Special Workshops

At the conference four workshops are organised around specific themes, in parallel with the technical sessions with oral presentations. Two of the workshops are focussing on topics which have been discussed at previous EESD-conferences (‘wicked problems’ and ‘educational games’), two others are focussing on new topics (‘blue energy/growth’ and ‘social innovation’). Below a description of each of the workshops is given.

Only participants at the EESD2016-conference are admitted at the workshops. However a pre-conference registration is mandatory. There are only 20 places per workshop. Registered participants will soon be invited by email to indicate if they want to participate in one of the workshops.

There are as well two special workshops for preparing networking amongst partners, but these are only upon invitation by the chairs.

Workshop I - How do I know if my students can handle wicked sustainability problems?
(Monday 5 September 2016 at 11 am)
Svanström, Magdalena, Department of Chemistry and Chemical Engineering and Lönngren, Johanna, Department of Applied Information Technology, Chalmers University of Technology, Gothenburg, Sweden

In engineering education for sustainable development, it is increasingly recognized that training on problem-solving needs to address ill-structured, wicked, real-world problems that are characterized by a high degree of complexity, open-endedness, and the presence of conflicting goals and perspectives. However, predominant engineering education practice rarely provides adequate training for dealing with these kinds of problems. Most engineering degrees provide students with ample opportunities to learn analytical, decompositional problem solving strategies. While such strategies are powerful tools for solving closed-ended, well-defined and decontextualized problems, they are not sufficient for dealing with wicked problems. Thus, engineering education practice would benefit from a greater focus on training students to deal with wicked problems.

Efforts to address sustainability in engineering education naturally introduce opportunities to develop students' abilities to deal with wicked problems because most sustainability problems are naturally wicked. However, due to the fundamentally different nature of wicked sustainability problems and of traditional engineering textbook problems, it is not enough to simply change the subject content in engineering courses to include sustainability themes. Students need to actively develop skills such as integrative and iterative approaches to problem solving. To support such learning, educators need to develop new approaches in teaching and assessment.

This workshop aims to support educators in developing such approaches. Specifically, the workshop focuses on how to assess to what extent students are developing the desired skills. During the workshop, we will discuss some of the main characteristics of wicked sustainability problems and a preliminary set of intended learning outcomes for engineering education related to such problems. The main part of the workshop will be devoted to hands-on activities in which participants will discuss practical examples and generate new ideas for assessing these learning outcomes in their own teaching practice.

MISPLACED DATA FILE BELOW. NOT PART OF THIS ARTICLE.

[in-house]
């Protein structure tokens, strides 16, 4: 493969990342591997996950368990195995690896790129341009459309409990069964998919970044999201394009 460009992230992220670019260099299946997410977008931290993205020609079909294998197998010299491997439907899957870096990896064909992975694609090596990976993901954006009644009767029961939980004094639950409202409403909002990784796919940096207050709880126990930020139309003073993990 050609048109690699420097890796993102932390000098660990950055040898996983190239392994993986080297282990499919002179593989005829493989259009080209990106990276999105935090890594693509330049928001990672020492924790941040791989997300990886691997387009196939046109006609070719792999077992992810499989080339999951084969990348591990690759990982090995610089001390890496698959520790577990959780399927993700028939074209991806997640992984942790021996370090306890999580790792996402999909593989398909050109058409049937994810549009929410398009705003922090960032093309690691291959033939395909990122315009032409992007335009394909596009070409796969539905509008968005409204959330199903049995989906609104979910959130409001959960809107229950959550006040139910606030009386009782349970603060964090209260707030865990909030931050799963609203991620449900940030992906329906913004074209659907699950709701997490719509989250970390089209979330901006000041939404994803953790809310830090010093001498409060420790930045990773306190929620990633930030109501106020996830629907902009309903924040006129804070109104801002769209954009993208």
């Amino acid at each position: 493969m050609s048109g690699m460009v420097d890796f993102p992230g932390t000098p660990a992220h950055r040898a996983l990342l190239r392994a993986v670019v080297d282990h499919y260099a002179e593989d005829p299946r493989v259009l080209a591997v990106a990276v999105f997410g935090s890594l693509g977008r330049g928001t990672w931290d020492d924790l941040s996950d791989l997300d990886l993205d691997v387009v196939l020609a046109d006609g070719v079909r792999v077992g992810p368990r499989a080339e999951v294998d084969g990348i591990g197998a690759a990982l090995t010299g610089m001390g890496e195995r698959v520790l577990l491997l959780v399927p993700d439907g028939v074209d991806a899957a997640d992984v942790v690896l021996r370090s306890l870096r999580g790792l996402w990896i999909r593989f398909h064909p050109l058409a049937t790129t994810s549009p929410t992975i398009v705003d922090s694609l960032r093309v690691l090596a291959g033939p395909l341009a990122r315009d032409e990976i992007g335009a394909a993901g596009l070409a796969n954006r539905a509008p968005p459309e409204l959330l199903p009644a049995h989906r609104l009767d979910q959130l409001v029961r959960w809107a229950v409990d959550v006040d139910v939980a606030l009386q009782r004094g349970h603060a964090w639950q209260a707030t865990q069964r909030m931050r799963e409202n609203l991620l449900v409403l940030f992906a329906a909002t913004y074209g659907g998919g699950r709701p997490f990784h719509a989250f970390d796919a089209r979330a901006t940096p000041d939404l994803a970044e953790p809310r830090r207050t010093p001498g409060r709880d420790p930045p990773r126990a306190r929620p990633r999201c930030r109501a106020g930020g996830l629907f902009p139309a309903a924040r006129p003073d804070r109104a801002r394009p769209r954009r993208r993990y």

Workshop II - Teaching Sustainable Development: a Web Based Toolkit (Tuesday 6 September 2016 at 9 am)
Jon-Erik Dahlin, Department of Energy Technology, Royal Institute of Technology (KTH), Sweden.

In this workshop you will get acquainted with the Snowflake Education toolkit for teaching sustainable development to engineering students.

The toolkit is a web based platform that enables teachers in various engineering courses to easily integrate a sustainability subsection into their subject courses. The toolkit includes a set of different classroom and off-classroom activities such as online lectures, homework assignments, coursework readings, computerised exams, and teacher instructions on how to give game seminars.

The user (teacher) chooses which activities to include in his/her course by checking boxes in an online web tool. A web page is then automatically created where the students can login to access course instructions, submit assignments, perform exams, and receive feedback from their teacher.

The toolkit is versatile and can be adjusted or amended according to the specific needs of the individual course it is used in. Or it can be used in its default format as a fully developed course-ready-to-use.

In this workshop we will demonstrate the Snowflake Education toolkit and some of the educational games included in the ready-to-use-seminars.

For more information, see

Workshop III – Social innovation (Tuesday 6 September 2016 at 11 am)
Trainers from Oksigen Lab for Social Entrepreneurship

Social innovation refers to tackling societal challenges with novel, more efficient, effective and sustainable solutions than the current ones. These novel ideas and solutions which create social value are often co-created (and financed) by non-profit, public and private actors. A circular economy provides a solution for important environmental challenges in our societies like pollution and waste management.

In this workshop we explore the interlinkages between the two concepts – social innovation and circular economy - on a theoretical and practical level, illustrated with cases. The profiles, competencies of these cases will serve as discussion input with and amongst the workshop participants. The two key questions of the group discussion are the following:

  1. Which functions are engineers taking up more and more in the creation of social innovative solutions to challenges related to material management, technical design and business modelling?
  2. How could engineering education prepare tomorrow’s engineers to play their role in social innovation in the best possible way?
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